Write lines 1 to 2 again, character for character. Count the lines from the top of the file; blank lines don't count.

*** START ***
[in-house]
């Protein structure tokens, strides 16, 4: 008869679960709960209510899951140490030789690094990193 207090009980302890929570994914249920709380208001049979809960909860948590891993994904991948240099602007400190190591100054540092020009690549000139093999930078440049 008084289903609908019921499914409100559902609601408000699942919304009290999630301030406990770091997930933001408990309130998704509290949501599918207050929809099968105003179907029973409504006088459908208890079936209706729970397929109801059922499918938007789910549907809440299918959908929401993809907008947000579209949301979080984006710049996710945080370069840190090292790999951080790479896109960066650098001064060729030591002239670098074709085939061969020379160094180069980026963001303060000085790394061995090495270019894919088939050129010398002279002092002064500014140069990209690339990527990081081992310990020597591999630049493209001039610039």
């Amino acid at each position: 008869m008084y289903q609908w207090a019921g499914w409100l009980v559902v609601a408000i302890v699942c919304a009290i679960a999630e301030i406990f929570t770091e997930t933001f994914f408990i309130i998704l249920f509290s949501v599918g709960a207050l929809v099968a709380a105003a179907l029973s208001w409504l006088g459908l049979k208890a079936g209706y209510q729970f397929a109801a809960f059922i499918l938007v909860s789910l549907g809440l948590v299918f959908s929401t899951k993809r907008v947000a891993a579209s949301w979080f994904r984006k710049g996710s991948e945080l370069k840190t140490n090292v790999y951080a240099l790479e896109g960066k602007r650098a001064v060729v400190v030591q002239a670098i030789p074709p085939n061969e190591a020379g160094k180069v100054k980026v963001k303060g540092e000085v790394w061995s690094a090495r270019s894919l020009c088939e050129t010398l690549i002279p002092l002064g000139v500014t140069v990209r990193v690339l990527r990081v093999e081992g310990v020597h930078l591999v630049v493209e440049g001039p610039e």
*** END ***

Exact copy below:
[in-house]
């Protein structure tokens, strides 16, 4: 008869679960709960209510899951140490030789690094990193 207090009980302890929570994914249920709380208001049979809960909860948590891993994904991948240099602007400190190591100054540092020009690549000139093999930078440049 008084289903609908019921499914409100559902609601408000699942919304009290999630301030406990770091997930933001408990309130998704509290949501599918207050929809099968105003179907029973409504006088459908208890079936209706729970397929109801059922499918938007789910549907809440299918959908929401993809907008947000579209949301979080984006710049996710945080370069840190090292790999951080790479896109960066650098001064060729030591002239670098074709085939061969020379160094180069980026963001303060000085790394061995090495270019894919088939050129010398002279002092002064500014140069990209690339990527990081081992310990020597591999630049493209001039610039």